5. 5. What did it find?<br />Evidence of good practice – eg engaging non-traditional groups of students, you said-we did schemes<br />More work to be done: how reps can truly be representative<br />Need to measure the impacts of student engagement<br />Need for cross-sector group to promote networking opportunities for institutions and students’ unions.<br />
  6. 6.
  7. 7. Engagement in feedback questionnaires<br />Are course reps given the opportunity to comment on the design, format and proposed time/method of completion of the student feedback questionnaire? <br />Does your institution use both online and paper-based responses?<br />Does your institution give students notice before circulating the questionnaire to give students the chance to consider their views in detail beforehand?<br />Are course reps involved in promoting the questionnaire in class?<br />Has your institution considered using tutorial time to allow students to fill in their forms together, with the tutor explaining more about the questions and the information being sought?<br />Does your institution accompany the form with a handout or verbal presentation describing how previous feedback was used, and what has been enhanced as a result of comments?<br />Does your institution involve course reps in the analysis of the data and the construction of the subsequent report?<br />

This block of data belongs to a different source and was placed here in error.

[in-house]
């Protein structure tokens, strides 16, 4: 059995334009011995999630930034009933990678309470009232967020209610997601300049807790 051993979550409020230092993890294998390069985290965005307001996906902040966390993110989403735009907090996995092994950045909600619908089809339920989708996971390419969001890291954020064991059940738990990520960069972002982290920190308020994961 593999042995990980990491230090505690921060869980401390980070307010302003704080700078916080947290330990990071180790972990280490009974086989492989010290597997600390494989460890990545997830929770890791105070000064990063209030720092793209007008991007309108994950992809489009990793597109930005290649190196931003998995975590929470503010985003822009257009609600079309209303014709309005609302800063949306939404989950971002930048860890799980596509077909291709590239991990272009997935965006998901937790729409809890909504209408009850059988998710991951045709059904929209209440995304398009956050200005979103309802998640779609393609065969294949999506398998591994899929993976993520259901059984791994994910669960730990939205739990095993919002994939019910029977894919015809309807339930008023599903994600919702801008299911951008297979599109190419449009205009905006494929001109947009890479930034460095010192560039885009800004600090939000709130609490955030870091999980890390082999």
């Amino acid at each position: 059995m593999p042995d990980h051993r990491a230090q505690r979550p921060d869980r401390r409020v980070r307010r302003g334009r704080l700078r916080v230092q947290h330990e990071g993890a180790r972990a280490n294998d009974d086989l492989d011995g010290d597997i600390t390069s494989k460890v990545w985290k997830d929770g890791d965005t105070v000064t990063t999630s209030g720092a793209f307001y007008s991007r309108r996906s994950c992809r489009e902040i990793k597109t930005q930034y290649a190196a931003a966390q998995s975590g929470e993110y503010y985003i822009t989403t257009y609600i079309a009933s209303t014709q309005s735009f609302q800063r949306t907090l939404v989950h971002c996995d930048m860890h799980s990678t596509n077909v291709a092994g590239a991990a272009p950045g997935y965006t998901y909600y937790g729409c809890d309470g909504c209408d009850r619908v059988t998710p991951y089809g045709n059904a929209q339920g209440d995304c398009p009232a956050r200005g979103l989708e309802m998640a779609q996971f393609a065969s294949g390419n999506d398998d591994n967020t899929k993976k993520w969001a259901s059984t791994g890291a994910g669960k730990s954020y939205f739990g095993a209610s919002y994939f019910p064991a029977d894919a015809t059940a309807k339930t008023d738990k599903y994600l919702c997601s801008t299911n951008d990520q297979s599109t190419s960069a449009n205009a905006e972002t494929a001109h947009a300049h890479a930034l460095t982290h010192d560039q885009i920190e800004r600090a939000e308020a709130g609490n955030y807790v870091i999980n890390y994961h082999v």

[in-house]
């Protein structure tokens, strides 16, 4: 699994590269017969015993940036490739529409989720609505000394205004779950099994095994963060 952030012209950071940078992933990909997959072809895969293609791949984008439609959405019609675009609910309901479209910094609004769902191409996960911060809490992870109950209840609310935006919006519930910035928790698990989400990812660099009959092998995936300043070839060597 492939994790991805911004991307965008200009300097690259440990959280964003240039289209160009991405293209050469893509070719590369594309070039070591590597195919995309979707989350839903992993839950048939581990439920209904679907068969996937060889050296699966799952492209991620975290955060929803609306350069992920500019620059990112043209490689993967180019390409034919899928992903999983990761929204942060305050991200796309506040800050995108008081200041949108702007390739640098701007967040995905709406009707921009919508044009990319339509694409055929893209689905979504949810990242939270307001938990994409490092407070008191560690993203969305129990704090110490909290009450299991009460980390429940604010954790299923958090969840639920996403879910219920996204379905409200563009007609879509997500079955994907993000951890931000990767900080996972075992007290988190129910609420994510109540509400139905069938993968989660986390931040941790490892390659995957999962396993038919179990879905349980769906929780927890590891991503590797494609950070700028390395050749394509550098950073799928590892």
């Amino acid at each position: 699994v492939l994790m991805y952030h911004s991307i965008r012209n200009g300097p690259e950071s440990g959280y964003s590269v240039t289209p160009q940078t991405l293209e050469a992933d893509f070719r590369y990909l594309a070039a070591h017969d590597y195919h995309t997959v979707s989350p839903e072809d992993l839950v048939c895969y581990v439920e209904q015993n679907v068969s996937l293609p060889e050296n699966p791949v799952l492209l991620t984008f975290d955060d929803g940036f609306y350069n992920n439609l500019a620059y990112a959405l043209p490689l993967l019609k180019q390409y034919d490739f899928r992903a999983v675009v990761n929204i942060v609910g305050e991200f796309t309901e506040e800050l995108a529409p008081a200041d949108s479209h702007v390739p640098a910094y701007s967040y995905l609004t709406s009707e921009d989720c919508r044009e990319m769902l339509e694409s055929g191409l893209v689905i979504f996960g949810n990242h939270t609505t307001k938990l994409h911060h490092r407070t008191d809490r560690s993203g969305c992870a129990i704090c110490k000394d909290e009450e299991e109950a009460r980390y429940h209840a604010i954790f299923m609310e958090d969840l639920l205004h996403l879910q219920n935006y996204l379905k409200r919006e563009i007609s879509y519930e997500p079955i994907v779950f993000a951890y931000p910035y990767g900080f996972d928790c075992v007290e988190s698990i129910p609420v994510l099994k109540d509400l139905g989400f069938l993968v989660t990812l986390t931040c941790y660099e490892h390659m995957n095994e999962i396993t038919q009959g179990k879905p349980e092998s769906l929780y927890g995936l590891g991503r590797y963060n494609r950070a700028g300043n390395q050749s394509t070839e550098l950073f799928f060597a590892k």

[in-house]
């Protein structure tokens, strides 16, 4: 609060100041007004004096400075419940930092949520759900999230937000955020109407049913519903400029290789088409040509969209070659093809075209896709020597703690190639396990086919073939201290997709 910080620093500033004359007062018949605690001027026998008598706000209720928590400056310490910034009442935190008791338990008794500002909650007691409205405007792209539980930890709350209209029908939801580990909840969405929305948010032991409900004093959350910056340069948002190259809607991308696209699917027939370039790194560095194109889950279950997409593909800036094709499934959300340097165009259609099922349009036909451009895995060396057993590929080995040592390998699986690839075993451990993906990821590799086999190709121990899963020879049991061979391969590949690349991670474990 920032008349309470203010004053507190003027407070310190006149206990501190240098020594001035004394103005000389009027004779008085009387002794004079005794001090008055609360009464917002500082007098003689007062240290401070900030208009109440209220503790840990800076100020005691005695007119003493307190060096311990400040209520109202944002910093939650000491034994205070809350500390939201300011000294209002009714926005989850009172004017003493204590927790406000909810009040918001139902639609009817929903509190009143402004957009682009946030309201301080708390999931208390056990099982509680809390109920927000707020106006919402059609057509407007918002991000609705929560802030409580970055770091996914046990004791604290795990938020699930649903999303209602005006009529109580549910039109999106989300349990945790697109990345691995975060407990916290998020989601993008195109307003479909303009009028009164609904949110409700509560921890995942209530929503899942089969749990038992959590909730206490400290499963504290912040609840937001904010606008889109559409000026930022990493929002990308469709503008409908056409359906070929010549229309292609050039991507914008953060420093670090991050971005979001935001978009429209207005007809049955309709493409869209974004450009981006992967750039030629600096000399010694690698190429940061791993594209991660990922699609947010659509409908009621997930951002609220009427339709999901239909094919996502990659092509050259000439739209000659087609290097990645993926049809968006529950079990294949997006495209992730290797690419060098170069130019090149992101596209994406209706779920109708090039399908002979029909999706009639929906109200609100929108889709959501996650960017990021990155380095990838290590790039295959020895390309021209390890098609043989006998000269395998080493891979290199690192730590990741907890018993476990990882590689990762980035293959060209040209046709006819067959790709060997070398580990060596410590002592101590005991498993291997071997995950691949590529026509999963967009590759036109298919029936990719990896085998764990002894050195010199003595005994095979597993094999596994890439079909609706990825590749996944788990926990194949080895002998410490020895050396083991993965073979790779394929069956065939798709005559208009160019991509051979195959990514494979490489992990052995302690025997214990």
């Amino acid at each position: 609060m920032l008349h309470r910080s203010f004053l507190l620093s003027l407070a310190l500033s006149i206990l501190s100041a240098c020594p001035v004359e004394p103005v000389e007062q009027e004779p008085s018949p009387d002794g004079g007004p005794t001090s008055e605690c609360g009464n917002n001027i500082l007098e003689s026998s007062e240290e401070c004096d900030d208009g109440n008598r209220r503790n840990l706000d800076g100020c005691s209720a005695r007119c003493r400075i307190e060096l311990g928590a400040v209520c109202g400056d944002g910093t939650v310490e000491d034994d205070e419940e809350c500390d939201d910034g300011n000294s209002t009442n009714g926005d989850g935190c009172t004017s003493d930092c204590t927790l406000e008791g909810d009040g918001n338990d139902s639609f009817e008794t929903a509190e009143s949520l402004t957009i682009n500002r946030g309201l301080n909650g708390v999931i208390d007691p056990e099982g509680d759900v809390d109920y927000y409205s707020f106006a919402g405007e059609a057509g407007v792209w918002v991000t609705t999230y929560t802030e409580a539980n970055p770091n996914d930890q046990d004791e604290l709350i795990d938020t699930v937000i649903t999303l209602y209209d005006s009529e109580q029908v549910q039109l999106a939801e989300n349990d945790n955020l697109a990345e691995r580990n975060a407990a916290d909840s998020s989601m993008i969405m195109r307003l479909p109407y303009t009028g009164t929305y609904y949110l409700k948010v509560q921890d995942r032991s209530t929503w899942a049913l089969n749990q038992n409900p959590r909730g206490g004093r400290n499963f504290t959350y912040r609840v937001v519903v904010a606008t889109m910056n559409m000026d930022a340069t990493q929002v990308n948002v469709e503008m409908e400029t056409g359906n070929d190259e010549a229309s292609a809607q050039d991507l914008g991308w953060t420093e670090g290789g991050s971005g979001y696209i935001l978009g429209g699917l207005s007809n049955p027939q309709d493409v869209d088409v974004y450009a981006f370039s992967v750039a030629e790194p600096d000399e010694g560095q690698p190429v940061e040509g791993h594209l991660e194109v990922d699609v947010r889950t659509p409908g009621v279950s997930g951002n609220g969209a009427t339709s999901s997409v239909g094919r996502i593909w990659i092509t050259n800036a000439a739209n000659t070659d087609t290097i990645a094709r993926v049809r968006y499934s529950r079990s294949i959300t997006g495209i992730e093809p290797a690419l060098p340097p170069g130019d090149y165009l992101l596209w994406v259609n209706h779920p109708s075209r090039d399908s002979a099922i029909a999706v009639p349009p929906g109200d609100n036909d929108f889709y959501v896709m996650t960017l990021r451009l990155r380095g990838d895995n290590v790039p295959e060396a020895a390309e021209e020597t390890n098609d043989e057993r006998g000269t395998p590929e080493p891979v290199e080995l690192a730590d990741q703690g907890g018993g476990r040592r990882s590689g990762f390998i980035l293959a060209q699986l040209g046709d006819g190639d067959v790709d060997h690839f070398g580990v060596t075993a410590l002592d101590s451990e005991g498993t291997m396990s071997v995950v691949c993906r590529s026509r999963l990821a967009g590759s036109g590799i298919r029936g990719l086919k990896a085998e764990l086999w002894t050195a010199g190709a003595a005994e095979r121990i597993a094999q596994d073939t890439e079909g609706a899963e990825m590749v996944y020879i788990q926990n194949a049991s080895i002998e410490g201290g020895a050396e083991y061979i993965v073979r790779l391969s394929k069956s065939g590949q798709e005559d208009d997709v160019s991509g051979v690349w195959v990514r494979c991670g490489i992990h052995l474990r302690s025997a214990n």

8. 8. NUS student experience report 2008<br />
  9. 9. The representative cycle<br />Training<br />Sharing and developing training resources and developing a pool of associates to support local training activities<br />Information on different practices<br />Sharing information on recruiting and rewarding reps, different systems for engagement, good practice for ensuring representativity.<br />Networking and policy information<br />Bringing reps from different institutions together to discuss teaching and learning issues, networking reps – physically and electronically - by subject area and providing information on and to national policy developments. <br />Consultancy<br />Advising students’ unions and institutions on ways of improving student engagement such as developing handbooks, specialised training materials and reviewing structures.<br />Innovation<br />Developing innovative approaches such as kite-marking for representation and championing innovative forms of teaching and learning.<br />